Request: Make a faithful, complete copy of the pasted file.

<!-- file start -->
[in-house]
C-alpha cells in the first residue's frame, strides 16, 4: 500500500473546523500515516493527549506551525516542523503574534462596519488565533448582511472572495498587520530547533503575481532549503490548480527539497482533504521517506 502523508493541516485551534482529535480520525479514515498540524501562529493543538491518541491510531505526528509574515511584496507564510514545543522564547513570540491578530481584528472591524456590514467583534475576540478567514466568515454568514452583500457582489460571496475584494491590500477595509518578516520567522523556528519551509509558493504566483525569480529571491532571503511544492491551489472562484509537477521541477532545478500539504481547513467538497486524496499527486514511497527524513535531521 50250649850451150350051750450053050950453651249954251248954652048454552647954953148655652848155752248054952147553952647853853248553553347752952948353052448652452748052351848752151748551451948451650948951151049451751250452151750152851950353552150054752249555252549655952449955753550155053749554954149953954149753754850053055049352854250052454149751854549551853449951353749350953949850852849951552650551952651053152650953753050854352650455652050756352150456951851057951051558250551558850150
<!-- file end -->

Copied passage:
[in-house]
C-alpha cells in the first residue's frame, strides 16, 4: 500500500473546523500515516493527549506551525516542523503574534462596519488565533448582511472572495498587520530547533503575481532549503490548480527539497482533504521517506 502523508493541516485551534482529535480520525479514515498540524501562529493543538491518541491510531505526528509574515511584496507564510514545543522564547513570540491578530481584528472591524456590514467583534475576540478567514466568515454568514452583500457582489460571496475584494491590500477595509518578516520567522523556528519551509509558493504566483525569480529571491532571503511544492491551489472562484509537477521541477532545478500539504481547513467538497486524496499527486514511497527524513535531521 50250649850451150350051750450053050950453651249954251248954652048454552647954953148655652848155752248054952147553952647853853248553553347752952948353052448652452748052351848752151748551451948451650948951151049451751250452151750152851950353552150054752249555252549655952449955753550155053749554954149953954149753754850053055049352854250052454149751854549551853449951353749350953949850852849951552650551952651053152650953753050854352650455652050756352150456951851057951051558250551558850150